Simeon, the old man in the Luke 2 version of the birth of Christ, has been teaching me what it means to feel my need to be reminded everyday of the hope I have in Christ. Simeon was a man who was waiting expectantly for the birth of the Messiah, and from the story we can gather that he has been waiting his entire life. He is on the brink of death, but the Holy Spirit has promised him that he will not die until he meets Israel's Savior.

So Simeon cultivates a life of expectant hope. Some days it must have seemed like it would never happen, but Simeon kept pressing on, earning an advanced degree in Hope. How in the world did he do this? I'm not entirely sure, but I think part of the answer is that he submitted himself as a servant to God. He gave himself up, and in so doing recognized his great neediness before God.

I need, every morning, to be reminded of the hope of Christ. I need to have the great Story told to me again, so that my mind and heart can massaged into remembering the radical hope that Jesus has brought to this world. I need it more than I need breakfast.

Hope was the heartbeat that kept Simeon going. Which causes me to think, what's making my heart beat today?

Saturday, December 12, 2009

Christmas and Rachmaninoff

So what is the story trying to tell us? Well in order to fully answer that question we each have to create space in our lives to actively listen to the story. And it also helps to hear the story told us in different ways.

I want to introduce you, if you aren't familiar already, with The Vespers. They are a sort of wonderful musical storytelling experience, encompassing such a broad spectrum of Biblical currents and themes, all culminating in and around Christ. Written by Russia's great composer, Rachmaninoff, the Vespers are how we translate Rachmaninoff's Russian title for the work, which most literally means "all-night vigil".

The Vespers are 15 choral movements, with each section focusing on a specific section of the Scriptures, from creation to the resurrection. I've been listening to them over the past few days, and it's been like jumping into a deep, refreshing pool on a hot summer day. With all the Christmas hubbub occurring right now, it is absolutely vital that we each take time to absorb and conform ourselves to the Biblical story of Christmas. This is a great way to do so. It takes a little bit of time, and a bit of patience to let the story unfold, but it is well worth the effort!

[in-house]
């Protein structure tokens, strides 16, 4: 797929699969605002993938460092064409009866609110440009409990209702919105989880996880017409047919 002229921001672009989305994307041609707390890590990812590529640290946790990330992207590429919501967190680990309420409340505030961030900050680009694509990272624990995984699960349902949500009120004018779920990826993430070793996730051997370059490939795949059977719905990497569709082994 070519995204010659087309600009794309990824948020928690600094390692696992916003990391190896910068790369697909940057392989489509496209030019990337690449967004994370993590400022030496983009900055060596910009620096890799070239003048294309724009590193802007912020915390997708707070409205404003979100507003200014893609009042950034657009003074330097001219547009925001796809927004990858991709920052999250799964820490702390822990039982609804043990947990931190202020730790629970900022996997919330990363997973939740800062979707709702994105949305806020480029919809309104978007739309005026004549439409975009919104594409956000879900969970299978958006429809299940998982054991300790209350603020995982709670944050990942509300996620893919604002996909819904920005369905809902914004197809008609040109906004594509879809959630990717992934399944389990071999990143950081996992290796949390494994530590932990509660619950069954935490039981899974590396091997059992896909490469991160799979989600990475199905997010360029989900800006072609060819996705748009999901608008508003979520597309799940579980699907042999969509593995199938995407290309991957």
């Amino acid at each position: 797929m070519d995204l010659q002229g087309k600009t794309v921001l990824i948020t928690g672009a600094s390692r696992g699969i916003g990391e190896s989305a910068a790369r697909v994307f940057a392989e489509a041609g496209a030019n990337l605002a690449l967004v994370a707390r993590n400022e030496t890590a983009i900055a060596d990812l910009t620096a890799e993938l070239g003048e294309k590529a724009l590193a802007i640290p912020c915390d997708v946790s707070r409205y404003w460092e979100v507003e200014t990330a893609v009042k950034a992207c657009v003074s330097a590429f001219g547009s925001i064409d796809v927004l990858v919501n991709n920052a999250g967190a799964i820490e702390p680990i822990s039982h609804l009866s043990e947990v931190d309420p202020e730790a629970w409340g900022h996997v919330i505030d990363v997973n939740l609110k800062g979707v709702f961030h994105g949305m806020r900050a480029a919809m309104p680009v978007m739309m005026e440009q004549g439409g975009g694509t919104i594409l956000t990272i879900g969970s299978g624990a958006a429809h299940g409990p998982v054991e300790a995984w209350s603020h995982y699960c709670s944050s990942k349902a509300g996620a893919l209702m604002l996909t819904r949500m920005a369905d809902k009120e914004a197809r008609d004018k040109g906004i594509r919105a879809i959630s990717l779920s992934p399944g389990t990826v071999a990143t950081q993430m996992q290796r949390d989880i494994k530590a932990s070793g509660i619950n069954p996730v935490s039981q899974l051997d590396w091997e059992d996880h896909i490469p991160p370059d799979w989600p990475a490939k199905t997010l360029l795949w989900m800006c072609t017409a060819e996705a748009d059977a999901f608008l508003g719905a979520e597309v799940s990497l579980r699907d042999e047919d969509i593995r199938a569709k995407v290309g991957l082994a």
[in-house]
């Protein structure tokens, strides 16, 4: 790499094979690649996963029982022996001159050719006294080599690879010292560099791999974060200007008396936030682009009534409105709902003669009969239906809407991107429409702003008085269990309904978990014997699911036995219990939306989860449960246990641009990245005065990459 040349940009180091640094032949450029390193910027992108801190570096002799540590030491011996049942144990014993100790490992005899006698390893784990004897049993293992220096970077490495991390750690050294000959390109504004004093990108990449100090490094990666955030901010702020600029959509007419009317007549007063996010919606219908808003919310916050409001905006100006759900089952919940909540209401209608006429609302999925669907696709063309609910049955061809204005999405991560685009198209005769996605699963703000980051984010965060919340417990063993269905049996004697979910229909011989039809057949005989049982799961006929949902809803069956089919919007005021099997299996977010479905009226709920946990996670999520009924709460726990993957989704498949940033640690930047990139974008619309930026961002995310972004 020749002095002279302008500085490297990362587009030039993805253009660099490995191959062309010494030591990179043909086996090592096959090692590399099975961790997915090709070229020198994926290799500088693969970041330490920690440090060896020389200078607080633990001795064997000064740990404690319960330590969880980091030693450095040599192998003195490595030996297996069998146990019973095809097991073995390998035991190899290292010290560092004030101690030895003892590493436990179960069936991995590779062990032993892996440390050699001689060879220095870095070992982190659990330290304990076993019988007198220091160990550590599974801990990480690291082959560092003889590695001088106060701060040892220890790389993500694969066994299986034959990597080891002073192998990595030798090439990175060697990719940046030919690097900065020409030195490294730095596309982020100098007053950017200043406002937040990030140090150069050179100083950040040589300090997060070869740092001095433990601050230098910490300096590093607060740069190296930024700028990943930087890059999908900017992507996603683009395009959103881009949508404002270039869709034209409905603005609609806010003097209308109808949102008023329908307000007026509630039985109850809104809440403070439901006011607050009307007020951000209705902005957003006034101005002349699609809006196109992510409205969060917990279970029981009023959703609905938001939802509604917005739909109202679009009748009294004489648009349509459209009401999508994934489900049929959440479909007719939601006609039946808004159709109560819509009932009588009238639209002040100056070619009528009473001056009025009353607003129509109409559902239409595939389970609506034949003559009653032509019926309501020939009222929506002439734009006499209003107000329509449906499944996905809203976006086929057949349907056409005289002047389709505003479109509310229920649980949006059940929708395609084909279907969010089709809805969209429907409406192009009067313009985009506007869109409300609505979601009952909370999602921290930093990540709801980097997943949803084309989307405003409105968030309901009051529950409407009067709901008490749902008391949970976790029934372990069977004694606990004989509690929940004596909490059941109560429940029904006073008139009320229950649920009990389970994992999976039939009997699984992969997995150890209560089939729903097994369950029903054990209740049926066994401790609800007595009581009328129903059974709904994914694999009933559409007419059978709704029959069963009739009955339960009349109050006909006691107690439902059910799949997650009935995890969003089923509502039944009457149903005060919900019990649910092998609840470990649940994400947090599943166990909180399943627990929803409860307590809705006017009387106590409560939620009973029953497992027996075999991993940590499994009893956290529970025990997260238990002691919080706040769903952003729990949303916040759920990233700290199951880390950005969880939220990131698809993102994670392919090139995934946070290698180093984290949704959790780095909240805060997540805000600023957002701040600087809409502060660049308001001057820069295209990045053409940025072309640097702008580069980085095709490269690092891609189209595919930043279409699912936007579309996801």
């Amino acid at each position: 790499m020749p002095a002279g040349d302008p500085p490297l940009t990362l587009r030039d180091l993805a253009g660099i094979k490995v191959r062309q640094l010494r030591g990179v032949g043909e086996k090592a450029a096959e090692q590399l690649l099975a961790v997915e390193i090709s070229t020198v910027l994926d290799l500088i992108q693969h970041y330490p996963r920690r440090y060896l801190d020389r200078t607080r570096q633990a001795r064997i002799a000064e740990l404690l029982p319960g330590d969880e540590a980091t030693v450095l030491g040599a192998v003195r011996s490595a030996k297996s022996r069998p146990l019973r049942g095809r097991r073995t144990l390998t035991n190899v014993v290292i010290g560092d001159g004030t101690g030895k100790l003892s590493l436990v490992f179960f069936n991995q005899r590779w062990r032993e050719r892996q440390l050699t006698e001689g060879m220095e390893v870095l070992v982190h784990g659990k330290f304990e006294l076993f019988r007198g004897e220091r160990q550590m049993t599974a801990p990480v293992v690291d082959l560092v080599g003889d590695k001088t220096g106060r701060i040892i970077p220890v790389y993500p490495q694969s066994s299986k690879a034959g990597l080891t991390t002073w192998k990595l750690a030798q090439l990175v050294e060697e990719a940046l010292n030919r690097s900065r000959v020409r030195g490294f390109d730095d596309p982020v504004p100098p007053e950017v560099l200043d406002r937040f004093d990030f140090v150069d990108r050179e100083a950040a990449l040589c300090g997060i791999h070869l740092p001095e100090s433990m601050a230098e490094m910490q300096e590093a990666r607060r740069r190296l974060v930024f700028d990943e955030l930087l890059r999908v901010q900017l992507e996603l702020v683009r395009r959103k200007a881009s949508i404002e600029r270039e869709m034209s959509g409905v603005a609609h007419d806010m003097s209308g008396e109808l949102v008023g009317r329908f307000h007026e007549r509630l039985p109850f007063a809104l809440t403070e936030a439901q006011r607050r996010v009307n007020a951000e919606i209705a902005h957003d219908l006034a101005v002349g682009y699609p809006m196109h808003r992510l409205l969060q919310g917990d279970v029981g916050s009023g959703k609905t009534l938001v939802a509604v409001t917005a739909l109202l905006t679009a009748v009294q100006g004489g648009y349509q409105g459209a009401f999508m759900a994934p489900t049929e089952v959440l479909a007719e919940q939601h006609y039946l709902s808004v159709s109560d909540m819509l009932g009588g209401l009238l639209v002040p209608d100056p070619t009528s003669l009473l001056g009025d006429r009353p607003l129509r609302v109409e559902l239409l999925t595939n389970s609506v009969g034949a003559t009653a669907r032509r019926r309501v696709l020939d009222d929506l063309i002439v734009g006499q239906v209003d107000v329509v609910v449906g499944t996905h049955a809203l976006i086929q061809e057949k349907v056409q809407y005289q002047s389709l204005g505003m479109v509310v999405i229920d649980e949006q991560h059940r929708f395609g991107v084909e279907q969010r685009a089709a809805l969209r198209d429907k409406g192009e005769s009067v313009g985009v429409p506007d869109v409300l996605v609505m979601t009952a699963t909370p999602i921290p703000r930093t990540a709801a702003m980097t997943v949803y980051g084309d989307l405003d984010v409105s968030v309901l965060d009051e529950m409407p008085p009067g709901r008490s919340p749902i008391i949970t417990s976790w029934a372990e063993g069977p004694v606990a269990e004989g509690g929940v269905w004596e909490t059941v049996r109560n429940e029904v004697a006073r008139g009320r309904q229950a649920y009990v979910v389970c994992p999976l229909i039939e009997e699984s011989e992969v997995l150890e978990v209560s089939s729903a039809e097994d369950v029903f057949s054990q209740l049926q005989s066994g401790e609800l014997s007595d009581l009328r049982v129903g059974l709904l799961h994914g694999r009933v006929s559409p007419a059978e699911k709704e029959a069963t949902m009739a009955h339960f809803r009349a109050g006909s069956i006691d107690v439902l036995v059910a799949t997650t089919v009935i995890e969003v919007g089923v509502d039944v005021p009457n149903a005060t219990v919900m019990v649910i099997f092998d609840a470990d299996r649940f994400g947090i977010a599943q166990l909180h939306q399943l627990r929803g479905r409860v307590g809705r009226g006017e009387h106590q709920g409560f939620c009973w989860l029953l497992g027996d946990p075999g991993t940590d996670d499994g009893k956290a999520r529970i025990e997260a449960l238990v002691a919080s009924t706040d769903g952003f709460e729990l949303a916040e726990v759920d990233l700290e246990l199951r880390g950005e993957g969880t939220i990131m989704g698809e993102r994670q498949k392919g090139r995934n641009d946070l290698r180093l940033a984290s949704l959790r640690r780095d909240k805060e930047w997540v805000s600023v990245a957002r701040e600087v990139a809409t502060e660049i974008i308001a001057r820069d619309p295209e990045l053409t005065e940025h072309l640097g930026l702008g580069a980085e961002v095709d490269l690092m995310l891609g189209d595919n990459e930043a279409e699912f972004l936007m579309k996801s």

Here is the link to the first movement (all 15 are on Youtube, just follow on the sidebar for the next movement)

Here is the link to the text where you can follow along with both the original language and the English translation. it also has some good background on the Vespers.

I hope you enjoy! Find ways this Christmas season to get wrapped up in the real Christmas story.


Monday, December 7, 2009

Snow Angels

What exactly are we getting ready to celebrate as we enter into this Christmas season? Better yet, what are we celebrating now as we live out each day of this month of December?

These kinds of questions always seem to pop into my head as Thanksgiving ends and Christmas season bursts upon the scene. But this year the answers are coming in a very real and tangible form: through the first Christmas story, as described by Luke and Matthew in the Gospels. Here are a few things I think they are telling us.

1. Slow down. We can't be changed by the Story if we don't take the time to enter into the Story and allow our hearts and minds to be gripped by its awesome force.

2. Notice. Luke and Matthew point out different things in their accounts, and each writer calls us to see the broad range of characters in the Story. What was it like for those shepherds in that cold field? What is Joseph doing that is so important? Why should we pay attention to Simeon and to Anna?

3. Sacrifice. The Story calls us to give up ourselves in worship and adoration of the Word made flesh, to pursue a different reality than the one our culture subscribes to.

The Story should be telling us all sorts of different things as we engage it this Christmas season. What is it trying to tell you?